With the introduction of XSteps as an improvement over the classical process instructions, the design and programming of PI sheets has become a lot easy. We have moved from the days of programming the process instructions to drag-and-drop of controls. There has been a paradigm shift with more focus on data, which is realized in terms of XStep parameters. XSteps enforces a strict grammar on the accessibility and reusability of the parameters. Thus, ensuring consistency and integrity of data.
XSteps is surprisingly flexible and powerful for a tool having strict rules and guidelines on data access and manipulation. In a balancing act between flexibility of data access and maintaining its integrity, it is quite natural to come across a few limitations. In this article I wish to address one such limitation and provide a workaround mechanism.
During the design of XSteps you may come across a requirement to copy the contents of a table parameter (Value One) in a repeated data request (Table One) to another table parameter (Value Two) in a different repeated data request (Table Two). In short, create the table column once either through inputs or calculation and use it elsewhere. The main purpose is to keep these two columns in sync dynamically.
Something like this.
Technically when the value of a normal parameter is to be referenced, you create an output/local parameter in the source XStep and define an input parameter in another XStep. This ensures the value of the first parameter is reflected in the referenced parameter. The same mechanism, however, does not work if you wish to refer the whole column of parameters and refer it to another table.
This is due to a limitation of XSteps referencing mechanism. It only works with single parameter references.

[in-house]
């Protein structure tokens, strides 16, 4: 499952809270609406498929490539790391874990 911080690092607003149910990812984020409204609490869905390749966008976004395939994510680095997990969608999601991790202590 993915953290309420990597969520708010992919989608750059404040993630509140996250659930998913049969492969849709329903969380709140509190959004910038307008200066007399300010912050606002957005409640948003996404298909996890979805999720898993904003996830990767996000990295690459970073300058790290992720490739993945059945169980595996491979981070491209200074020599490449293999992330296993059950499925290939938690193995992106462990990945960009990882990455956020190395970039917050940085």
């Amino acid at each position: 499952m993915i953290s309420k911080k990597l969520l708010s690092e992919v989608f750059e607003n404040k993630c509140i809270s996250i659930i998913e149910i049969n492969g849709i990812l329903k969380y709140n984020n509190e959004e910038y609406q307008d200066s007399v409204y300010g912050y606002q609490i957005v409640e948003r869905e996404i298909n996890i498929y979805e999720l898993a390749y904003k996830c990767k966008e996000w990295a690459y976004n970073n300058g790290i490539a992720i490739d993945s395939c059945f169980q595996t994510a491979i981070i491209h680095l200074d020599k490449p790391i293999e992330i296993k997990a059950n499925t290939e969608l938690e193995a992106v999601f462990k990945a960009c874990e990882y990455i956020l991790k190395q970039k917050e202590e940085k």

How to achieve this functionality?
Yes, it is possible with a little bit of extra help from the framework. We can use a Copy function module and the PARAMETER_CHANGED event to keep the two table parameters from different tables in sync.
Here is the step-by-step description of the process:
Step 1: Create a table type with only one column. The line type of this table should be the same as the data type of the column you wish to reference. In this example, I have kept it simple as INT4.
Step 2: Create a Z function module with reference input as the table type Z_INTTAB and outputs the same table type. We use this FM to copy the input to the output table parameter every time it’s called.
Step 3: Create a hierarchy among the XSteps: This is important because XStep values can only move from parent to child and vice-versa. There is no peer exchange of XStep parameters.
Step 4: Create the parameters in the parent XStep (Table One) where user input happens, and the table acts as the source.
LV_PAR1 and LV_PAR2 are two input parameters. Their sum is calculated and stored in LV_PARH.
Step 5: Define an input parameter LV_PARAM4 in the child XStep (Table Two)
Step 6: Important – In the Child XStep, the parameter LV_PARAM4 will refer to the LV_PARH of Table One.
Step 7: Since LV_PARAM4 is a reference to LV_PARH of the parent, there is a need to store this table in a separate location for any changes to be visible in the child XStep.
So, use the FM Z_AJ_TABLE_COPY to copy LV_PARAM4 to LV_PARCO as follows in the Child. The usage of PARAMETER_CHANGED event ensures any change in the parent is propagated to the child.
Verify the generated Process Instructions.
Process Instruction Characteristics of the Parent XSteps:
Process Instruction Characteristics of the child XSteps:
Summarising the mechanism:
With these 7 simple steps I believe we have found a perfect workaround to copy the contents of a column in a repeated data request to a different column in another repeated data request.
In summary, we use the following logic:
- We use a Copy function module to copy the table parameter to another.
- We use the PARAMETER_CHANGED event to trigger this Function module.
Adding a new row to Table One and triggering calculation would reflect the calculated value in Table Two.